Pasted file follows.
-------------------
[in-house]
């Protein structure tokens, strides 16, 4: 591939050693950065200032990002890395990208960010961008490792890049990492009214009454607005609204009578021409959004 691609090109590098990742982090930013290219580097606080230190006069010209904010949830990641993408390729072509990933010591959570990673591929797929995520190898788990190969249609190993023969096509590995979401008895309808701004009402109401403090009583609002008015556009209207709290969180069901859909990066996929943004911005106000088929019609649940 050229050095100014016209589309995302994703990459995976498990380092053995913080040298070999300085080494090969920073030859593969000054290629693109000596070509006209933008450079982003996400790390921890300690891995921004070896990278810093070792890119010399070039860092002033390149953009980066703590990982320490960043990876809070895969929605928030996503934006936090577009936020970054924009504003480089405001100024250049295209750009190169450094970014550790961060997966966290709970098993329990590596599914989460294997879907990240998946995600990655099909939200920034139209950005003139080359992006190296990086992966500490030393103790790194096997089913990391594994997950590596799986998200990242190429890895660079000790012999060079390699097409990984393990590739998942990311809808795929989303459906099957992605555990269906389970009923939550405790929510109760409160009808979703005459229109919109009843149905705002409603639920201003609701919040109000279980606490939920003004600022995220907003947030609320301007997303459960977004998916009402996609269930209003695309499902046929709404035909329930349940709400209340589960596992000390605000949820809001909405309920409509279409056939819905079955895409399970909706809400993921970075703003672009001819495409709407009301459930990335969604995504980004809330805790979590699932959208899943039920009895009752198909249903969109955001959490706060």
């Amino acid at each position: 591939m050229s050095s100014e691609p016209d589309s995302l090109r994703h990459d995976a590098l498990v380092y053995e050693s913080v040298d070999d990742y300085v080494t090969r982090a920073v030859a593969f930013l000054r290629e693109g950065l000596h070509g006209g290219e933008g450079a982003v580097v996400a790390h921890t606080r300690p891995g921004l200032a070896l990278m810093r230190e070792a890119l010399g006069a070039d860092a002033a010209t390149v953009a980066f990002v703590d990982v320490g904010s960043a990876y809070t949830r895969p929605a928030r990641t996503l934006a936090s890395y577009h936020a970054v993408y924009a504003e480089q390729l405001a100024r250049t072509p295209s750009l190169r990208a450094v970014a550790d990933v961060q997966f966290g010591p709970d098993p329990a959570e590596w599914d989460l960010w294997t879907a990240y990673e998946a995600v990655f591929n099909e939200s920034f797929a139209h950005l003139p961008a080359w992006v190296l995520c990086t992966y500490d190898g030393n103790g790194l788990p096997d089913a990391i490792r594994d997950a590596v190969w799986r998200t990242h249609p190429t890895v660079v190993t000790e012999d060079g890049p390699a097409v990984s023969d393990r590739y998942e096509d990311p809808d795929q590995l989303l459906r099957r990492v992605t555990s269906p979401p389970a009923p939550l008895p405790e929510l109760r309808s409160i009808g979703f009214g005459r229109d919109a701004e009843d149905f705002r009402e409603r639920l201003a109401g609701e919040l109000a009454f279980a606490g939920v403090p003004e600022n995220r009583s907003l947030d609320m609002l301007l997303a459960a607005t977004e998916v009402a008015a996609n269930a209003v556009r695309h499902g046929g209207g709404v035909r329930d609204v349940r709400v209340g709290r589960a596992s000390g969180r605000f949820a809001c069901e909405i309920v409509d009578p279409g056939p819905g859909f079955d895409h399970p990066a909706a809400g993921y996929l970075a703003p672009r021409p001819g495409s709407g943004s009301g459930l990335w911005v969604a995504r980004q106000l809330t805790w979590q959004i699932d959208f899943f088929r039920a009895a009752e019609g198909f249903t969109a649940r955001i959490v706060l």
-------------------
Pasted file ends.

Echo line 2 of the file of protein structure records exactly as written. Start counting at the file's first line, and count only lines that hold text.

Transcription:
């Protein structure tokens, strides 16, 4: 591939050693950065200032990002890395990208960010961008490792890049990492009214009454607005609204009578021409959004 691609090109590098990742982090930013290219580097606080230190006069010209904010949830990641993408390729072509990933010591959570990673591929797929995520190898788990190969249609190993023969096509590995979401008895309808701004009402109401403090009583609002008015556009209207709290969180069901859909990066996929943004911005106000088929019609649940 050229050095100014016209589309995302994703990459995976498990380092053995913080040298070999300085080494090969920073030859593969000054290629693109000596070509006209933008450079982003996400790390921890300690891995921004070896990278810093070792890119010399070039860092002033390149953009980066703590990982320490960043990876809070895969929605928030996503934006936090577009936020970054924009504003480089405001100024250049295209750009190169450094970014550790961060997966966290709970098993329990590596599914989460294997879907990240998946995600990655099909939200920034139209950005003139080359992006190296990086992966500490030393103790790194096997089913990391594994997950590596799986998200990242190429890895660079000790012999060079390699097409990984393990590739998942990311809808795929989303459906099957992605555990269906389970009923939550405790929510109760409160009808979703005459229109919109009843149905705002409603639920201003609701919040109000279980606490939920003004600022995220907003947030609320301007997303459960977004998916009402996609269930209003695309499902046929709404035909329930349940709400209340589960596992000390605000949820809001909405309920409509279409056939819905079955895409399970909706809400993921970075703003672009001819495409709407009301459930990335969604995504980004809330805790979590699932959208899943039920009895009752198909249903969109955001959490706060």